"The power to set aside verdicts has been generally regarded in this country as inherent in courts organized upon the principles of common law, though in some states it is regulated by statute, enumerating the grounds upon which a motion for a new trial may be made. The power is essential to prevent irreparable injustice in cases where a verdict wholly wrong is the result of inadvertence, forgetfulness, or intentional or capricious disregard of the testimony, or of bias or prejudice, on the part of juries, which *969 sometimes occurs. But, in exercising the power, the court should be careful not to infringe the right of trial by jury, and should bear in mind, that it is their exclusive province to determine the credibility of witnesses, to weigh the testimony, and find the facts. Being selected for their impartiality and qualification to judge facts, and unanimity of opinion and conclusion being required, their verdicts are presumed to be correct. It has been said, that no ground of new trial is more carefully scrutinized or more rigidly limited, than that the verdict is against the evidence.Hilliard on New Trials, 339. The power should be exercised, only, when it affirmatively appears that the substantial ends of justice require the examination of the facts by another jury. If these be the principles by which the trial court should be governed, they apply with much more force to the exercise of the power by an appellate court. When the presiding judge refuses to grant a new trial, the presumption in favor of the correctness of the verdict is thereby strengthened...."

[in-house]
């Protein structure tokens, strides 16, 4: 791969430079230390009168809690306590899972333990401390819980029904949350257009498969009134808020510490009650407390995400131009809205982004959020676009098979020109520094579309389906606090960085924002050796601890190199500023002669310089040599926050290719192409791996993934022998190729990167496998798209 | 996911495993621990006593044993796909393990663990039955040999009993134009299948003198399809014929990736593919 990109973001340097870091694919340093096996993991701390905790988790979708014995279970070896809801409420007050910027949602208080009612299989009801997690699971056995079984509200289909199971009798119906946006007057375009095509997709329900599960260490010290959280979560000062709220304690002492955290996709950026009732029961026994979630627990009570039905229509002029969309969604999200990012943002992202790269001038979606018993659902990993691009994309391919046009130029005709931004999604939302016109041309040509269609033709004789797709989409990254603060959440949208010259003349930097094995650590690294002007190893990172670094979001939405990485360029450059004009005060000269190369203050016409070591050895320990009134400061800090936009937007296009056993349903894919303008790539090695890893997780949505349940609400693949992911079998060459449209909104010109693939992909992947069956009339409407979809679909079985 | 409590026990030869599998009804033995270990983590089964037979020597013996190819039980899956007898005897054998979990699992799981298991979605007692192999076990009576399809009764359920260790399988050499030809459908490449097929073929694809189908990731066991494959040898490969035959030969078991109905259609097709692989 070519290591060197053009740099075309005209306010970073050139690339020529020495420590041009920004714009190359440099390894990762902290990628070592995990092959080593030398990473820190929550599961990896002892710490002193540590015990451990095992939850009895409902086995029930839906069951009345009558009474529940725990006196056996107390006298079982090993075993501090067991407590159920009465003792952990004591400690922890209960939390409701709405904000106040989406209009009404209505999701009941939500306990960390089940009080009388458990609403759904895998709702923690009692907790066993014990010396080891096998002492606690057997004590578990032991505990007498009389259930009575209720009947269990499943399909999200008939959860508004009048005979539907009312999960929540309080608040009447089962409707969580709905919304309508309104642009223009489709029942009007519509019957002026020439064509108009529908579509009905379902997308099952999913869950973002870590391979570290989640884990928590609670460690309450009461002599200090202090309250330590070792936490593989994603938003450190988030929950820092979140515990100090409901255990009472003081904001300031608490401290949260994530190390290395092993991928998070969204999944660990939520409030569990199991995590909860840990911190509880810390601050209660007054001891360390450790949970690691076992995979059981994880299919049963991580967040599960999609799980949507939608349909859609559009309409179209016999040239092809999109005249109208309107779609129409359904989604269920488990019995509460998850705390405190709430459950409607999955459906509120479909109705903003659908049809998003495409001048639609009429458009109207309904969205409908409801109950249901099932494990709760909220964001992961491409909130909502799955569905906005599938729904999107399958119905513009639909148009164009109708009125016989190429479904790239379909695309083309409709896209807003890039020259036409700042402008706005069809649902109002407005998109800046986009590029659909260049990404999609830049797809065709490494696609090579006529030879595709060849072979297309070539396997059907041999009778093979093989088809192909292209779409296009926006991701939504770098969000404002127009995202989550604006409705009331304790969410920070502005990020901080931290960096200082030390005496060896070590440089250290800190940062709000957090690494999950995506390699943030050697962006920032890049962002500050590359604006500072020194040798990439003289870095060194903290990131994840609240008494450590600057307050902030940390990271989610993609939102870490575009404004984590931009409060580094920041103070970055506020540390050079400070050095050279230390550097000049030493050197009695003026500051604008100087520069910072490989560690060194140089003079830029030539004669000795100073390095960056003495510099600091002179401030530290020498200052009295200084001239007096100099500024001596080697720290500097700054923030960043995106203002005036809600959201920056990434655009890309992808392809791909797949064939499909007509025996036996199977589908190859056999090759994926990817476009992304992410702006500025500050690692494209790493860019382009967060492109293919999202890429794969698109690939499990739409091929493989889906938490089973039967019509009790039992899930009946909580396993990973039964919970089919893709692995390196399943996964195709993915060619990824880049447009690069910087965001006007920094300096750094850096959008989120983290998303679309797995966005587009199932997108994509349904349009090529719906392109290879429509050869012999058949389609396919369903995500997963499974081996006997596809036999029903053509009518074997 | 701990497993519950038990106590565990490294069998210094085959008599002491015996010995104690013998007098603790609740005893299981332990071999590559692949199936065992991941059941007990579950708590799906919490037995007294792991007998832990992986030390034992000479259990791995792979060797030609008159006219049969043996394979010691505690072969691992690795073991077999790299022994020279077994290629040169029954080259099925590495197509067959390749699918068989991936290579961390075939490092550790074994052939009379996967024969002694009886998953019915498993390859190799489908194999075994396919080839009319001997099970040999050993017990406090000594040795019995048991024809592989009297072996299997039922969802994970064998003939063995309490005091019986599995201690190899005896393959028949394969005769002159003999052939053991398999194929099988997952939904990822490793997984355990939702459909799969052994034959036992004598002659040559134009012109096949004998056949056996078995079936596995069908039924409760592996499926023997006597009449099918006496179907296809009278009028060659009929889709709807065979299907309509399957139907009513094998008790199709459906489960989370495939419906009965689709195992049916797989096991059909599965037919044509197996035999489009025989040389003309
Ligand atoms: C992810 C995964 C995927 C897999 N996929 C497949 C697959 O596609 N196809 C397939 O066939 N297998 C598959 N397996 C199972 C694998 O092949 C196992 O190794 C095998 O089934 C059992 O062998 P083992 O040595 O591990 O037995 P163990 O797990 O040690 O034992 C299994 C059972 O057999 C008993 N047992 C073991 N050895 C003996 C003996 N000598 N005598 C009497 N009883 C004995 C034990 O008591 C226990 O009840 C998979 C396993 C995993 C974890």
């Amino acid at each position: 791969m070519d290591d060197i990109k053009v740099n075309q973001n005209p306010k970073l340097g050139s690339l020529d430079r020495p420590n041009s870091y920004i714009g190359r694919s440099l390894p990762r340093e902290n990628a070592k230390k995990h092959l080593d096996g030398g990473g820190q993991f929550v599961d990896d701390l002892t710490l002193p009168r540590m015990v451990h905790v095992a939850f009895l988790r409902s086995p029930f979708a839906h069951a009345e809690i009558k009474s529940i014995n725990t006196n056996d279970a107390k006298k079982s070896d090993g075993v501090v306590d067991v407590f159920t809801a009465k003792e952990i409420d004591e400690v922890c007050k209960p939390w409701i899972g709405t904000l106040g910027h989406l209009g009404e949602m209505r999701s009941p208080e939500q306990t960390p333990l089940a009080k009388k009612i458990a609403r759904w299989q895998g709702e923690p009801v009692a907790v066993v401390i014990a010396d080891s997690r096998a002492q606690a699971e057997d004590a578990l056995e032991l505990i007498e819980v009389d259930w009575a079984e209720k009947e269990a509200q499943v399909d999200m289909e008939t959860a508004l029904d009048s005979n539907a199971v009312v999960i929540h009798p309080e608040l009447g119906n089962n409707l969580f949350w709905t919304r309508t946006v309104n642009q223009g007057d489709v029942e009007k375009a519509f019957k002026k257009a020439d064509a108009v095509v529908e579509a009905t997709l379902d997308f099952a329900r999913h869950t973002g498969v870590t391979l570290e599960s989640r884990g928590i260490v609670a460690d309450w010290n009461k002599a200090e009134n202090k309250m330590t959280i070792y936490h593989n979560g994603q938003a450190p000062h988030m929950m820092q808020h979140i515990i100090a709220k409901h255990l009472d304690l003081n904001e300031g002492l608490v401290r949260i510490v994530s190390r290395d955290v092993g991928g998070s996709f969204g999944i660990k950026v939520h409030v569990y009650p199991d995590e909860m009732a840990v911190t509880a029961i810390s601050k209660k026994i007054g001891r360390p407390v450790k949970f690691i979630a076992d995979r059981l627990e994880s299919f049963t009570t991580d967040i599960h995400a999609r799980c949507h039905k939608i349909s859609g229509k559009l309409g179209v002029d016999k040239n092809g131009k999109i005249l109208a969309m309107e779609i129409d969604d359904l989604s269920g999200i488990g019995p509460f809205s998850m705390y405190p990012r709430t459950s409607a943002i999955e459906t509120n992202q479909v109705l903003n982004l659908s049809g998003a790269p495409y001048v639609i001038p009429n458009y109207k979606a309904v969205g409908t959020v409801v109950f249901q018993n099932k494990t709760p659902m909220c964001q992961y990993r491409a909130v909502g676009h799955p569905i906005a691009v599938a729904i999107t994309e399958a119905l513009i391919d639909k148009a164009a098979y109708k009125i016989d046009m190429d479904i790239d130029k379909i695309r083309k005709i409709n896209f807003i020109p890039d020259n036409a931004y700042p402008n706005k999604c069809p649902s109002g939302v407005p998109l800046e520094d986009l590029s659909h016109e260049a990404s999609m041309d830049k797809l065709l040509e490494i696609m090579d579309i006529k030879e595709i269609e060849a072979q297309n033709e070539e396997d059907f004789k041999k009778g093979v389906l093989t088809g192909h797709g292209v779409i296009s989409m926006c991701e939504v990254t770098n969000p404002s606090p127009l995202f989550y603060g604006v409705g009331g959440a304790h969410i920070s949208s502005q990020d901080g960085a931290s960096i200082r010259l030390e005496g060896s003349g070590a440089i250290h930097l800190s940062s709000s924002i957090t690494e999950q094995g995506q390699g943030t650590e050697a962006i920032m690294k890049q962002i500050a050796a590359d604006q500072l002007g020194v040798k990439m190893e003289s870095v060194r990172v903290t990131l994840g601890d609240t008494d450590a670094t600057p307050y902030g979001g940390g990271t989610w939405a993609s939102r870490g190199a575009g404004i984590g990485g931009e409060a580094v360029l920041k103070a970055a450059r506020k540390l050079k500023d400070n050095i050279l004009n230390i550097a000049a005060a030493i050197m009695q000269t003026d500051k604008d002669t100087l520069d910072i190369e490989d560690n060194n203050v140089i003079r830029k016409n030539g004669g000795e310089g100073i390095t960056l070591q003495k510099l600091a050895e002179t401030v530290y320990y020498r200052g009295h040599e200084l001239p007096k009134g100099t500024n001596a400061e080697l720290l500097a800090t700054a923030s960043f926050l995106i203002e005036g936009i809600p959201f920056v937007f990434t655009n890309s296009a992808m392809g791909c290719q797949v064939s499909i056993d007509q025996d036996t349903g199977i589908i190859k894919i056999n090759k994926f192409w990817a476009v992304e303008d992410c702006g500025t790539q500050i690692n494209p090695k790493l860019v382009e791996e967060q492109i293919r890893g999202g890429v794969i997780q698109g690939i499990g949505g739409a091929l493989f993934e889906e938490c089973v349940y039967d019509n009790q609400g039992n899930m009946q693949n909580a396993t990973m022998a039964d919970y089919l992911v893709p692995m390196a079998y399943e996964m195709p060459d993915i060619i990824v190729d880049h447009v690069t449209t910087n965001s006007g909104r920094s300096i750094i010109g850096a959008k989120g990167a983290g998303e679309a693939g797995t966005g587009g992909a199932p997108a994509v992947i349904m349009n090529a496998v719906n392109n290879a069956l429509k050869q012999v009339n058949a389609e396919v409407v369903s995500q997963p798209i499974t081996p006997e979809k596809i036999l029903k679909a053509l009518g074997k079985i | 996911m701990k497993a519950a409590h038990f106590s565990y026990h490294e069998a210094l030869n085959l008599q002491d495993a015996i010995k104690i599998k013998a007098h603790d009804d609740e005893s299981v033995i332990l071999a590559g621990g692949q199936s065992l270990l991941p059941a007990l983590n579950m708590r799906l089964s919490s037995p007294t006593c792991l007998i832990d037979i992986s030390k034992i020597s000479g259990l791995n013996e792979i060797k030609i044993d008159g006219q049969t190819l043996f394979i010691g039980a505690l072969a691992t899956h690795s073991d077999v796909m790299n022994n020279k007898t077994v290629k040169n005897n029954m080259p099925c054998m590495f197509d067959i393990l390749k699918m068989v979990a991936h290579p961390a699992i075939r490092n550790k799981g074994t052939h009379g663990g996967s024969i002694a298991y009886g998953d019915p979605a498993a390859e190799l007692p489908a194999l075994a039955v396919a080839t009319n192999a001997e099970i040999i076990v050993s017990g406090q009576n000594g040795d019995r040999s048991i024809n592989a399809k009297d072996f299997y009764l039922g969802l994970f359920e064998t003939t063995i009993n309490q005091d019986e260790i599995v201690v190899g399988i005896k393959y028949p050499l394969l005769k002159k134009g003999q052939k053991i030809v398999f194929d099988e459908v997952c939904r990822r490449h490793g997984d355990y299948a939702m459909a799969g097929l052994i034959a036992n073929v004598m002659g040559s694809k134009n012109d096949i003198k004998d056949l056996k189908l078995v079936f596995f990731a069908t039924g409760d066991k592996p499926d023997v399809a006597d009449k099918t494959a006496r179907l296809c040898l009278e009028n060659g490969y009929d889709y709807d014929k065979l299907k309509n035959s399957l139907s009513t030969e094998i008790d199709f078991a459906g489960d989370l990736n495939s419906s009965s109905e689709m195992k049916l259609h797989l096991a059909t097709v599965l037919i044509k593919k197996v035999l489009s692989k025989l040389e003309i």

92 Ala. at 633, 9 So. at 739. Cox's theory of liability was Herrington's negligent failure to yield the right of way. Herrington's defense was that Cox was guilty of contributory negligence because he was speeding in order to get to class on time.

In this case, Cox testified that he left his home on the morning of May 24, 1979, at approximately 7:35 a. m. on his way to a class at Bessemer State Technical College. He was traveling east on New Powder Plant Road. As he approached the intersection of Interstate 59 and New Powder Plant Road, Cox saw Herrington's automobile approximately 44 feet from his car as Herrington was moving into the left turn lane in order to enter the ramp of Interstate 59. To Cox, Herrington's automobile appeared to be stopping so as to yield. Cox stated that he slowed down by backing off his accelerator. Herrington, however, continued with his left turn and Cox turned his steering wheel to the left and locked his brakes. Cox stated that his speed was 30 miles per hour, but acknowledged that he testified in his deposition that he was traveling between 30 and 35 miles per hour. According to the investigating officer, the speed limit on New Powder Plant Road was 30 miles per hour.